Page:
Since originating in Wuhan, the epicenter of Coronavirus pandemic shifted from China to Iran, Europe, U.S. and South America. The move meant that Europe survived the first onslaught of the pandemic and the curve was flattened. As a result, Europe, Asia and North America promptly reopened businesses. However, the second wave was yet to come to North America and Asia.
As businesses reopened, some of the countries that relaxed restrictions were hit by the second wave, joining them was India, which didn't even reach its peak as per experts. Asian countries like Hong Kong, South Korea, Japan and China besides India and in Oceania, Australia has started reporting daily highs once again. In Europe, Spain has also reported a spike in the number of daily positive cases after flattening the curve. In South Africa too, cases have surged significantly.
While the U.S. is already in the midst of a second wave with over 70,000 daily new cases, in the case of Europe, apart from Russia, things seem to be normal. But with the Catalonia region of Spain reporting new daily highs, it has triggered fears of a second wave in Europe. The U.K. has already asked incoming travelers from Spain to self-isolate while Norway has followed the same path. France has already issued a travel warning.
The Spanish Government, although refuses to acknowledge that the second wave may have already hit the country since lifting the state of emergency in June, new COVID-19 cases have surged in many regions. The country's Deputy Head of Center for Health Emergencies, María José Sierra, told The Guardian that Spain might already be in a second wave.
What Does It Mean?
The entire world is facing the worst recession since World War II as a fallout of the Coronavirus pandemic and economic shutdown. The reopening of businesses and stimulus packages may have eased momentarily, but if the second wave needs another lockdown, things would turn from bad to worse.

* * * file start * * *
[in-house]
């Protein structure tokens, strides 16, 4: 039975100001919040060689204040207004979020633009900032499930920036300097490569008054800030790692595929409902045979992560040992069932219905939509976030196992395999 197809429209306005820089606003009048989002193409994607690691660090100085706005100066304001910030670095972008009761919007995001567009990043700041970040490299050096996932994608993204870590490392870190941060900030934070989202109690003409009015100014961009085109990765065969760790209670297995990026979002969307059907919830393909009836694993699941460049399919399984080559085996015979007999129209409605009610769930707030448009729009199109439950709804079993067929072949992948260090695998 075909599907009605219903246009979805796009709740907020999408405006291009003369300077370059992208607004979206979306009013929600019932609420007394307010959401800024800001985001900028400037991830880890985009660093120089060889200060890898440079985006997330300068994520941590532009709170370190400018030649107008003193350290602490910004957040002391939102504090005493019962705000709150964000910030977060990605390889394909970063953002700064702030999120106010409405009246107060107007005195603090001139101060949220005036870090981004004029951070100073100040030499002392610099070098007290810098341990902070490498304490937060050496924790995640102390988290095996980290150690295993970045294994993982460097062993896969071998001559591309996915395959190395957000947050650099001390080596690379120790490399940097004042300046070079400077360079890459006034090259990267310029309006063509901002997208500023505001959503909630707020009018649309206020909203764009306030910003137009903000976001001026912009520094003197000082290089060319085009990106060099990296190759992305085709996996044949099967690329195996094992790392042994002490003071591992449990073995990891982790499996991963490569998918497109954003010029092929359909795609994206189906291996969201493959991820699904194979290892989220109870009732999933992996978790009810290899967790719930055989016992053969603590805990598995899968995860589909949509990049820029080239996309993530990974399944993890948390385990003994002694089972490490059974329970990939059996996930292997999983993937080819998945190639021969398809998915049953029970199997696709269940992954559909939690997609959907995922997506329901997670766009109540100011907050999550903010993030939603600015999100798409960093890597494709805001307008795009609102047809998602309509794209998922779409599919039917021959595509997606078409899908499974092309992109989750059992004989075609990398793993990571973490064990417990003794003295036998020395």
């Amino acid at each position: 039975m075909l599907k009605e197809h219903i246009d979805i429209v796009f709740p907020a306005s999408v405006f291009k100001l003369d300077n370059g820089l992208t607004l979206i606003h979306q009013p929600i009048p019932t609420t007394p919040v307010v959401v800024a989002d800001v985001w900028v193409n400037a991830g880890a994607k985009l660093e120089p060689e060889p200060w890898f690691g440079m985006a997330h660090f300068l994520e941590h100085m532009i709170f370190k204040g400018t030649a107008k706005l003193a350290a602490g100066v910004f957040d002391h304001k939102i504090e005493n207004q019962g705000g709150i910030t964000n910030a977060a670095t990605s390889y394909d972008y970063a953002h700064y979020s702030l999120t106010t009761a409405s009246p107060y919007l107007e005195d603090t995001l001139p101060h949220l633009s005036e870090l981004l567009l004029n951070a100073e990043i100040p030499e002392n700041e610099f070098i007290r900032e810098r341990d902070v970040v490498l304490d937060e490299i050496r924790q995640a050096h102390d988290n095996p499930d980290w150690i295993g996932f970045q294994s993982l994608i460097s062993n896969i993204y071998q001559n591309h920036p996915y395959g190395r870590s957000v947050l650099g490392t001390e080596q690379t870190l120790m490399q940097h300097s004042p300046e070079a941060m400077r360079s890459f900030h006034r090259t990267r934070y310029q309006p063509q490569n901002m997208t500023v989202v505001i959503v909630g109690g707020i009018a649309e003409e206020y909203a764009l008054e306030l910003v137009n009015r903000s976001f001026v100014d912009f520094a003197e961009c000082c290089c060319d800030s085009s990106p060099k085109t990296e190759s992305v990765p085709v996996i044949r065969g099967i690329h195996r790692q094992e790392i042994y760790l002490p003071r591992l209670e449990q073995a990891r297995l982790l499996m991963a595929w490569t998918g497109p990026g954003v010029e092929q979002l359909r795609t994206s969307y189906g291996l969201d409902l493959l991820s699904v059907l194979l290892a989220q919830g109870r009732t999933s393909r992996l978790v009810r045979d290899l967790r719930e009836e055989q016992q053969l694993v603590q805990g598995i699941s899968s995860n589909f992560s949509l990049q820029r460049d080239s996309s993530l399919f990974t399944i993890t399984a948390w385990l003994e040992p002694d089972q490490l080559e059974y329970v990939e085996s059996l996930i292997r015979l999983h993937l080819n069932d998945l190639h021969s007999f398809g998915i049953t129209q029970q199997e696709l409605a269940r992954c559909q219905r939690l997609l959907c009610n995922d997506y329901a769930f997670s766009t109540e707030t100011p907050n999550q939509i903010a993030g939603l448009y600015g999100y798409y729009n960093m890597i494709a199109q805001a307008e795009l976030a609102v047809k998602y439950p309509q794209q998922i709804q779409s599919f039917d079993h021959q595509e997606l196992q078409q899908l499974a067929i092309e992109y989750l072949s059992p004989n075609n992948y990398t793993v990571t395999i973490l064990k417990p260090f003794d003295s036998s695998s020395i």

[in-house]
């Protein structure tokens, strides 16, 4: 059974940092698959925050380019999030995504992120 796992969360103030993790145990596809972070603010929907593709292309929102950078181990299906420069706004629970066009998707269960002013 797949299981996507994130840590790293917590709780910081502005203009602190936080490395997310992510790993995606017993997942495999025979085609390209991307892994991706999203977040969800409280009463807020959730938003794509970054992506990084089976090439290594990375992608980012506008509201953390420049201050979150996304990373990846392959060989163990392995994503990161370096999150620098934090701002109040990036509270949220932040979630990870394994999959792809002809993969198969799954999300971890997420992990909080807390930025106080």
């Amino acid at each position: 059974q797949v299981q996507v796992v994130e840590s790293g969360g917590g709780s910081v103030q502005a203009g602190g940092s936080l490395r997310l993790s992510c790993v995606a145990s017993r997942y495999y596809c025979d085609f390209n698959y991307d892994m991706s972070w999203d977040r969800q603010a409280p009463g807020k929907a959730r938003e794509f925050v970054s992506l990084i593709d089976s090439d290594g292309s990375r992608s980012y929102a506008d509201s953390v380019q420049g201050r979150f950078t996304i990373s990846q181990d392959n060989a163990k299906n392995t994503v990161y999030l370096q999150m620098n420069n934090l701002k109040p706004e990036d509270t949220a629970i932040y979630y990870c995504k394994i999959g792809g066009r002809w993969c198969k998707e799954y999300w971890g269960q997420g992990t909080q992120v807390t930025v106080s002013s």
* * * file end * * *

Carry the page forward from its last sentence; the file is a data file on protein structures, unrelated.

That's the reason why despite new daily highs, U.S. President Donald Trump is reluctant in imposing a nation-wide lockdown. He is not alone though. India, Spain, the U.K. and many other countries don't want to follow the same path again. A person close to the Italian Prime Minister Giuseppe Conte described it as a "shock therapy" that could not be repeated, Bloomberg reported.
Lockdown is always against popular opinion. It harms businesses and leads to job losses but the dilemma is what should the government do in such a case: impose restrictions again or keep them open and risk spreading the virus. It seems nobody has an answer to it at the moment.
But learning from the experience of the first lockdown, countries are trying to contain the spread locally. In Catalonia, Spain, night clubs have been ordered to shut down for two weeks while in the U.K., pubs have been closed after an increase in the number of cases. In addition, testing capacity has been ramped up around the world to test almost everyone including healthy individuals, as health experts fear that the pandemic may last over two years even with a vaccine.
Learning from Spanish Flu Second Wave
That brings to the comparison with the 1918 Spanish Flu pandemic. Originating in the U.S, the first wave of the influenza virus swept across Europe through troop movements during World War I in early March. But it wasn't that deadly. The mortality rate was little above the seasonal flu in the U.S.
But in August 1918 when the second wave hit, it was deadly. In the U.S. alone, the new strain of the mutated virus killed around 195,000 people. That was just in the month of October. Over the three-year period, more than 50 million people died and around 33 percent of the world population of that time got infected.
Over the last seven months, the SARS-CoV-2 virus that causes COVID-19 disease has mutated several times, showing a similar pattern as Spanish Flu. Hence, chances are that it will mutate once again. While both are RNA viruses, the trajectory is unpredictable as influenza and SARS-CoV-2 have biological differences.
The novel Coronavirus may evolve into a deadly strain or may not, but if it manages to attain the lethality of Spanish Flu or SARS (Severe Acute Respiratory Syndrome), there will be hardly anyone left to reopen businesses in such a connected world and inter-locked economies.
As of July 26, more than 16 million people have been infected, with over 640,000 dead.